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Cytomegalovirus associated corneal endotheliitis after penetrating keratoplasty in a patient with Fuchs corneal endothelial dystrophy
  1. Hsueh-Yen Chu1,
  2. Chi-Chin Sun2,3,
  3. Wen-Yu Chuang4,
  4. Shiow-Wen Liou5,
  5. David H K Ma1,2,
  6. Chi-Chun Lai1,2,
  7. Yih-Shiou Hwang1,6,
  8. Ching-Hsi Hsiao1,2
  1. 1Department of Ophthalmology, Chang Gung Memorial Hospital, Linkou, Taiwan, Republic of China
  2. 2College of Medicine, Chang Gung University, Taoyuan, Taiwan, Republic of China
  3. 3Department of Ophthalmology, Chang Gung Memorial Hospital, Keelung, Taiwan, Republic of China
  4. 4Department of Pathology, Chang Gung Memorial Hospital, Linkou, Taiwan, Republic of China
  5. 5Department of Ophthalmology, Taipei City Hospital, Taiwan, Republic of China
  6. 6Graduate Institute of Clinical Medicine, Chang Gung University, Taoyuan, Taiwan, Republic of China
  1. Correspondence to Dr Yih-Shiou Hwang and Ching-Hsi Hsiao, Department of Ophthalmology, Chang Gung Memorial Hospital, No 199, Tung Hwa North Road, Taipei, 105, Taiwan, Republic of China; yihshiou.hwang{at} and hsiao.chinghsi{at}

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Corneal endotheliitis, a specific inflammation targeted primarily to the corneal endothelium, is characterised by cornea oedema, keratic precipitates (KPs) and a mild anterior chamber reaction.1–3 Several viruses, including herpes simplex virus (HSV), varicella zoster virus (VZV), mumps and cytomegatovirus (CMV), have been implicated in the aetiology of the disease.1–3 Based on its definition, allograft endothelial rejection after keratoplasty can be included in the corneal endotheliitis. Here, we report a patient with corneal endotheliitis occurring after penetrating keratoplasty for Fuchs corneal endothelial dystrophy.

Case report

A 65-year-old Taiwanese female without previous ocular illness but arrhythmias and mitral valve prolapse history presented with progressive corneal oedema and decreased vision in the right eye in 1994. She was diagnosed as having bilateral Fuchs endothelial dystrophy, confirmed by slit-lamp biomicroscopy and specular microscopy (figure 1). The best-corrected vision was 20/50 in her right eye and 20/30 in her left eye, and the corneal thickness as measured with pachymetry was 550 μm in her right eye and 510 μm in her left eye in 2004. The patient then received her first penetrating keratoplasty (PK) in March 2004. Elevated intraocular pressure (IOP) measured 41 mm Hg at the highest with KPs, but a clear corneal graft was found 7 months after transplantation. Despite antiglaucomatous medication use, pigmented and non-pigmented KPs with stromal oedema as well as intractable high IOP remained. Trabeculectomy was performed 3 months prior to a second PK with extracapsular cataract extraction and intraocular lens implantation in June 2005. Elevated IOP persisted postoperatively (31.8 mm Hg at the highest), so the patient received trans-scleral cyclophotocoagulation in September 2005; IOP has returned to normal since then. In October 2005, pigmented KPs with a silent anterior chamber reaction were noted, progressing to cornea graft oedema at the inferior portion in April 2006. Generalised graft oedema developed in May 2006, despite topical antirejection medication. In February 2009, a third PK was performed on the patient's right eye. KPs with minimal inflammation reaction in the anterior chamber were noted 2 months postoperatively (figure 2A). The corneal module on the HRT III system with in vivo confocal microscopy (Heidelberg retina tomograph III Rostock corneal module) revealed the findings shown in figure 2B.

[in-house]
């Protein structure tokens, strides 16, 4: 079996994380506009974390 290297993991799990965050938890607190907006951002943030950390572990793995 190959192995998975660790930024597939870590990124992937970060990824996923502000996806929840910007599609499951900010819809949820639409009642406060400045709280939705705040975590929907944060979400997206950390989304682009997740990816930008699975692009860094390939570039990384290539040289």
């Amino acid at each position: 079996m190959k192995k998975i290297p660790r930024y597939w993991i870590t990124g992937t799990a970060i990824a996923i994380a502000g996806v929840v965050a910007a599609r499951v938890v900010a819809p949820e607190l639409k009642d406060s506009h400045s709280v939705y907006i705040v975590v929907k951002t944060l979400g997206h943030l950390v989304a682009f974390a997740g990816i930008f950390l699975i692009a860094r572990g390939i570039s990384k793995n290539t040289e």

Figure 1

Specular microsopy showing diffuse guttata in both eyes (arrowheads). OD, right eye; OS, left eye.

Figure 2

(A) Photograph of the right eye of the patient showing multiple coin-shaped keratic precipitates (arrowheads). (B) Confocal microscope of the right eye of the patient showing the owl's eye appearance in the corneal endothelium (arrowheads).


  1. Describe the findings of external eye photography and confocal microscopy (figure 2A,B).

  2. What is the diagnosis, and how can it be confirmed?

  3. What is the upcoming management for this patient?

See page 308 for answer


From questions on page 300

  1. Describe the findings of external eye photography and confocal microscopy (figure 2A,B).

    Multiple coin-shaped KPs, defined as medium-sized KPs arranged circumferentially with associated localised corneal oedema, were noted on the external eye photography (figure 2A). Such findings are characteristic of CMV corneal endotheliitis.2 4 The owl's eye appearance of the corneal endothelium, a pathogonomic sign of CMV infection,5 was found on confocal microscopy (figure 2B).

  2. What is the diagnosis, and how can it be confirmed?

    CMV endotheliitis should be highly suspected based on the findings of slit-lamp biomicroscopy and confocal microscopy. As a result, anterior chamber paracentesis sampling for PCR micro-organism analysis in the aqueous humour performed in April 2009 revealed positive CMV DNA, negative Epstein–Barr virus, HSV and VZV DNA. The result confirmed the diagnosis of CMV endotheliitis.